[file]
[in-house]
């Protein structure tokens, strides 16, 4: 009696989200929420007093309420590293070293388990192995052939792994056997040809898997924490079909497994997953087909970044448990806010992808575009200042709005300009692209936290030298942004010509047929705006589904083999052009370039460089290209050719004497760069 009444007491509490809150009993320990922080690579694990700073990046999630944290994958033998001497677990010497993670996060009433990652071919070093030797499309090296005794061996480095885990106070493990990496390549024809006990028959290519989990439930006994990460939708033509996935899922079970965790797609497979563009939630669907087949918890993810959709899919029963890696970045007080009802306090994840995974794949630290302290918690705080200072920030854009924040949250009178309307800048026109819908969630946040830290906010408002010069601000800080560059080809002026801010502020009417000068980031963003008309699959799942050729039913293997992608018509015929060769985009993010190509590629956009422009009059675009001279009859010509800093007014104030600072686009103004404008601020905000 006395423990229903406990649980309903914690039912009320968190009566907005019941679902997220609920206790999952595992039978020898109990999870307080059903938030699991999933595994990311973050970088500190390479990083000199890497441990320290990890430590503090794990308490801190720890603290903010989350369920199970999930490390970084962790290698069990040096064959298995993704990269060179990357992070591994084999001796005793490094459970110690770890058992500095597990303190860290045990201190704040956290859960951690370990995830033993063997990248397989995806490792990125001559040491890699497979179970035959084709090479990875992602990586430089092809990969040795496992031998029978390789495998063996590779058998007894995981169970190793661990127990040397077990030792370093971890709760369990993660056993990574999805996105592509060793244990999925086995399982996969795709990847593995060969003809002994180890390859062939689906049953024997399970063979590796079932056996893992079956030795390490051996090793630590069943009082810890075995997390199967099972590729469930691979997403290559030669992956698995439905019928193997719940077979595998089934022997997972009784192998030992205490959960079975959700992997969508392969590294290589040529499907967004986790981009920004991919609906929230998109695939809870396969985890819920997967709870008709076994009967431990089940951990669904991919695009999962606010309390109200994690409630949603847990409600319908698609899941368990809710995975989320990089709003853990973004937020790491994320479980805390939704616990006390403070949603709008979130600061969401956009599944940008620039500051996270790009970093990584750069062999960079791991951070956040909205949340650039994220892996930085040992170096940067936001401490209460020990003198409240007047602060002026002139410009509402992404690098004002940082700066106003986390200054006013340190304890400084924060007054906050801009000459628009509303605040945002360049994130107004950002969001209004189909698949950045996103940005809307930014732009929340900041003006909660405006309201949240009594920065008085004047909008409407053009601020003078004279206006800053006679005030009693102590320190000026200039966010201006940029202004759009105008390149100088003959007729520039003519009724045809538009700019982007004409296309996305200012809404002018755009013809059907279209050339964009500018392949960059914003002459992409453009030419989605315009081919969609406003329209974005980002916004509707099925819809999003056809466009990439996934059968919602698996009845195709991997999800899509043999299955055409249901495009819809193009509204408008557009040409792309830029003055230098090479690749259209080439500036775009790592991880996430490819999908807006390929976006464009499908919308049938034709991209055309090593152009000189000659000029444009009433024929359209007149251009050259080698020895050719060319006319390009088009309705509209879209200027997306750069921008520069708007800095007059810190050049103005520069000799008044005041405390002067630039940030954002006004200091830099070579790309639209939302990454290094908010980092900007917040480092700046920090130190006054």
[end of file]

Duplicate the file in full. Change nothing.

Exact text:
[in-house]
């Protein structure tokens, strides 16, 4: 009696989200929420007093309420590293070293388990192995052939792994056997040809898997924490079909497994997953087909970044448990806010992808575009200042709005300009692209936290030298942004010509047929705006589904083999052009370039460089290209050719004497760069 009444007491509490809150009993320990922080690579694990700073990046999630944290994958033998001497677990010497993670996060009433990652071919070093030797499309090296005794061996480095885990106070493990990496390549024809006990028959290519989990439930006994990460939708033509996935899922079970965790797609497979563009939630669907087949918890993810959709899919029963890696970045007080009802306090994840995974794949630290302290918690705080200072920030854009924040949250009178309307800048026109819908969630946040830290906010408002010069601000800080560059080809002026801010502020009417000068980031963003008309699959799942050729039913293997992608018509015929060769985009993010190509590629956009422009009059675009001279009859010509800093007014104030600072686009103004404008601020905000 006395423990229903406990649980309903914690039912009320968190009566907005019941679902997220609920206790999952595992039978020898109990999870307080059903938030699991999933595994990311973050970088500190390479990083000199890497441990320290990890430590503090794990308490801190720890603290903010989350369920199970999930490390970084962790290698069990040096064959298995993704990269060179990357992070591994084999001796005793490094459970110690770890058992500095597990303190860290045990201190704040956290859960951690370990995830033993063997990248397989995806490792990125001559040491890699497979179970035959084709090479990875992602990586430089092809990969040795496992031998029978390789495998063996590779058998007894995981169970190793661990127990040397077990030792370093971890709760369990993660056993990574999805996105592509060793244990999925086995399982996969795709990847593995060969003809002994180890390859062939689906049953024997399970063979590796079932056996893992079956030795390490051996090793630590069943009082810890075995997390199967099972590729469930691979997403290559030669992956698995439905019928193997719940077979595998089934022997997972009784192998030992205490959960079975959700992997969508392969590294290589040529499907967004986790981009920004991919609906929230998109695939809870396969985890819920997967709870008709076994009967431990089940951990669904991919695009999962606010309390109200994690409630949603847990409600319908698609899941368990809710995975989320990089709003853990973004937020790491994320479980805390939704616990006390403070949603709008979130600061969401956009599944940008620039500051996270790009970093990584750069062999960079791991951070956040909205949340650039994220892996930085040992170096940067936001401490209460020990003198409240007047602060002026002139410009509402992404690098004002940082700066106003986390200054006013340190304890400084924060007054906050801009000459628009509303605040945002360049994130107004950002969001209004189909698949950045996103940005809307930014732009929340900041003006909660405006309201949240009594920065008085004047909008409407053009601020003078004279206006800053006679005030009693102590320190000026200039966010201006940029202004759009105008390149100088003959007729520039003519009724045809538009700019982007004409296309996305200012809404002018755009013809059907279209050339964009500018392949960059914003002459992409453009030419989605315009081919969609406003329209974005980002916004509707099925819809999003056809466009990439996934059968919602698996009845195709991997999800899509043999299955055409249901495009819809193009509204408008557009040409792309830029003055230098090479690749259209080439500036775009790592991880996430490819999908807006390929976006464009499908919308049938034709991209055309090593152009000189000659000029444009009433024929359209007149251009050259080698020895050719060319006319390009088009309705509209879209200027997306750069921008520069708007800095007059810190050049103005520069000799008044005041405390002067630039940030954002006004200091830099070579790309639209939302990454290094908010980092900007917040480092700046920090130190006054």